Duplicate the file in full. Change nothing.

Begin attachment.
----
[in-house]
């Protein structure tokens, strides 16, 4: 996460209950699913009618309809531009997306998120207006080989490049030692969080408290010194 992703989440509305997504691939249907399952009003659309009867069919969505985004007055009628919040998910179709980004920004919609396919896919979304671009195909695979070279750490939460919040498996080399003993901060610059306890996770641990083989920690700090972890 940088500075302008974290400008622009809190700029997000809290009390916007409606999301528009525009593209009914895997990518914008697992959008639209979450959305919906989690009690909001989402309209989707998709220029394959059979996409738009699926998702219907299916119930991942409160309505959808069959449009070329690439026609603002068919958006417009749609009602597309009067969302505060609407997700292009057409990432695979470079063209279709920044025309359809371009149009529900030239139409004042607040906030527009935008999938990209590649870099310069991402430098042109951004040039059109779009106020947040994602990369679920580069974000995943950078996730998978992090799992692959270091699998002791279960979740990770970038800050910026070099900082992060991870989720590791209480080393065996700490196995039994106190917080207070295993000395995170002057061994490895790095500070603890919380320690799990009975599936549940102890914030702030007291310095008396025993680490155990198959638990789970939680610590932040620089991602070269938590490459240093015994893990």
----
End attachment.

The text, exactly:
[in-house]
């Protein structure tokens, strides 16, 4: 996460209950699913009618309809531009997306998120207006080989490049030692969080408290010194 992703989440509305997504691939249907399952009003659309009867069919969505985004007055009628919040998910179709980004920004919609396919896919979304671009195909695979070279750490939460919040498996080399003993901060610059306890996770641990083989920690700090972890 940088500075302008974290400008622009809190700029997000809290009390916007409606999301528009525009593209009914895997990518914008697992959008639209979450959305919906989690009690909001989402309209989707998709220029394959059979996409738009699926998702219907299916119930991942409160309505959808069959449009070329690439026609603002068919958006417009749609009602597309009067969302505060609407997700292009057409990432695979470079063209279709920044025309359809371009149009529900030239139409004042607040906030527009935008999938990209590649870099310069991402430098042109951004040039059109779009106020947040994602990369679920580069974000995943950078996730998978992090799992692959270091699998002791279960979740990770970038800050910026070099900082992060991870989720590791209480080393065996700490196995039994106190917080207070295993000395995170002057061994490895790095500070603890919380320690799990009975599936549940102890914030702030007291310095008396025993680490155990198959638990789970939680610590932040620089991602070269938590490459240093015994893990």